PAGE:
It’s pure speculation, to claim humans are changing the climate. There is no evidence of such.

  15. You guess that 10-30% of the recent warming is due to human activity. I guess more like 1-2%. They are both equally valid guesses, and we may never know who is right, so why bother playing that game?

    Also wind and especially solar, have a negative EROI, so they make no sense in any scenario. They also destabilize the grid and require conventional standby generators, so why not just skip the “renewable” nonsense and just build the conventional plants.

    • By any metric the new “renewables” sources (which is now codename for unworkable, subsidized, unreliable sources) or Dems favorites are perform very badly compared to traditional, economic, sources, or Repubs favorites. Any metric, including minimisation of CO2 output.

      The Sherman Act says you must identify the relevant market: what do customers really want? What choices can they make? The customers want energy at the right time at the right place, not green goodies. Nobody is buying “whatever comes out of your unreliable generator”. There is no market for such “random” energy.

      Only by doing fake accounting where you clip the picture can you show that wind turbines have low CO2 output. The whole picture includes the whole real marketplace, not the fake “renewable tariffs” marketplace. Reals markets don’t want to buy random productions.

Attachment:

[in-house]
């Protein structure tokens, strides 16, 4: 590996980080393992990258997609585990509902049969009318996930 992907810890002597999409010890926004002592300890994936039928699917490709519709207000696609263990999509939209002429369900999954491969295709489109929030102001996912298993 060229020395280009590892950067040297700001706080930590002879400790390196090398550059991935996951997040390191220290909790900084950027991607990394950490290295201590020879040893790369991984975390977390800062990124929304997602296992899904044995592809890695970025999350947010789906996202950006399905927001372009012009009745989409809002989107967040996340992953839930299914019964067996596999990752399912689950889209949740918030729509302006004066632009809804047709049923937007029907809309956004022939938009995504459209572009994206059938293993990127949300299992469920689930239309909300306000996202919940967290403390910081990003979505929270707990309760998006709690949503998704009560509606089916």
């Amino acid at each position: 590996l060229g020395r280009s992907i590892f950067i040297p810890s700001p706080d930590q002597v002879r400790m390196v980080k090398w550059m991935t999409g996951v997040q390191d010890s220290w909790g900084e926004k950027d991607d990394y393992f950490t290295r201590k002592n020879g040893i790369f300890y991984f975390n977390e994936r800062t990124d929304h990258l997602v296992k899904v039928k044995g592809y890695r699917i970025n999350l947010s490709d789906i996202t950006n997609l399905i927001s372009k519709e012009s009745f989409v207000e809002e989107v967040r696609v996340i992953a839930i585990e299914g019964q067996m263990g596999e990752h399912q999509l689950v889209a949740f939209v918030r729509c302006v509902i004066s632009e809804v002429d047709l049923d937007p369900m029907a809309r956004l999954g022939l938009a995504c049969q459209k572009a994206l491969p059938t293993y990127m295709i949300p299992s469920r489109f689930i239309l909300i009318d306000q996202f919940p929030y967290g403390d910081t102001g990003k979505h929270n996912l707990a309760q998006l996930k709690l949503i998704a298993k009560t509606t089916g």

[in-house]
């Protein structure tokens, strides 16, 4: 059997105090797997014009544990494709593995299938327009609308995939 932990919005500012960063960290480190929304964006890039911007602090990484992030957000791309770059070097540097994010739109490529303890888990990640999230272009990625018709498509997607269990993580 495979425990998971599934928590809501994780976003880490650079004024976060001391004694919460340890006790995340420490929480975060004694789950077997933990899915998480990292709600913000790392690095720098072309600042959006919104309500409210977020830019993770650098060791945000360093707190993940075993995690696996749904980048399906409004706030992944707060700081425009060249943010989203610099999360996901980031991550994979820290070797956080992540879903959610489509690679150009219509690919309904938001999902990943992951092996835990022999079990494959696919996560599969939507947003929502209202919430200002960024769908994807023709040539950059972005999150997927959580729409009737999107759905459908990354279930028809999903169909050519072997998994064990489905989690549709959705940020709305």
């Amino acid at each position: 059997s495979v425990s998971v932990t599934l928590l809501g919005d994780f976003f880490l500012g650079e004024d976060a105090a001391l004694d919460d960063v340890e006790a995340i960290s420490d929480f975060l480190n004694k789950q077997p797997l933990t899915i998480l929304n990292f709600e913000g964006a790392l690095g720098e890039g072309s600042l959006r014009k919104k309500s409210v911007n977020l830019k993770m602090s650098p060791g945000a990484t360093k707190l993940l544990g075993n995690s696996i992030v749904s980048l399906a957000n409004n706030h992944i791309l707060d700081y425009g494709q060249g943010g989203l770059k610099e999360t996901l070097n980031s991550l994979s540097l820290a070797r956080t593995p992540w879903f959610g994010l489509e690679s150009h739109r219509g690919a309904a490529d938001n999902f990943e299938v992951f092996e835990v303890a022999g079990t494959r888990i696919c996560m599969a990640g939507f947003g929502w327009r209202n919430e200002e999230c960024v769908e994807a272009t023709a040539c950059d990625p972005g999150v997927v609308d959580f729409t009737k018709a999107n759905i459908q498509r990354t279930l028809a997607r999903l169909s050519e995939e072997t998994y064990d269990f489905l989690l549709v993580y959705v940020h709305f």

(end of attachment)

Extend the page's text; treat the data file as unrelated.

Also, these intermittent sources clearly breaks “antitrust” laws (anti predatory behavior actually). Wind energy producers in particular have patent predatory behavior. And “Europe” (*) is letting go, as EU is really Germany controlled.

      (*) EU, which is usually quite severe with illegal state helps, going as far as telling French fruit producers to give back the money they received from the French government several years ago

  16. Another reason Texas has more loss from extreme weather is due to its quite varied geography.
    Not many states experience costal hurricanes, east & South-TX floods, west-TX droughts, tornadoes (TX has the most reported), etc.

  17. I do not accept that the changes are in anyway abnormal as the pattern of climate long term was first accurately catalogued by a historian in a post grad study of flooding in the UK and verified by a team of engineers in the sixties. The UK may be small but it is surprisingly representative if you look reasonably long term. The pattern analysis projections have in hindsight been at least an order of magnitude better than those of the climate scientists. Climate has not varied outside the long term noise range even after considerable fudging by the climate fraternity when you compare it, not to the facile and archaic projection method used by climate scientists, but by best in class historical and engineering practice projections of climate.
    Climate has a complex multi cyclic pattern and it may or may not be relevant that some are coincidentally the duration of things like the the interval when lunar and solar years peak.

  18. Really?

    “All else being equal” is a patent contradiction, an absurdity.

    What is “else”?